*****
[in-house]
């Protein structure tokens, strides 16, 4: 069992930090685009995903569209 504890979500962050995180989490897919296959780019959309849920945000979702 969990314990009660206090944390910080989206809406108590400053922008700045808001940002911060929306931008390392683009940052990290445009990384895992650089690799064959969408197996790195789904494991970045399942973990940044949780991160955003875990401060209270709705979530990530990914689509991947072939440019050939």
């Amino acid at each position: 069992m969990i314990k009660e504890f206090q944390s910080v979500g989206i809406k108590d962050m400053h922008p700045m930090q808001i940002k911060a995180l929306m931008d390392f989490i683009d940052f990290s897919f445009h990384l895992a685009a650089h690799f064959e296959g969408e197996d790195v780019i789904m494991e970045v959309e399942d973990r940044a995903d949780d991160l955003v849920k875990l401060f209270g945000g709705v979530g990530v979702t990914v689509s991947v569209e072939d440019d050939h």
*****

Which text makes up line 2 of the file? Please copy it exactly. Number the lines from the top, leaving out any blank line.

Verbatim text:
């Protein structure tokens, strides 16, 4: 069992930090685009995903569209 504890979500962050995180989490897919296959780019959309849920945000979702 969990314990009660206090944390910080989206809406108590400053922008700045808001940002911060929306931008390392683009940052990290445009990384895992650089690799064959969408197996790195789904494991970045399942973990940044949780991160955003875990401060209270709705979530990530990914689509991947072939440019050939």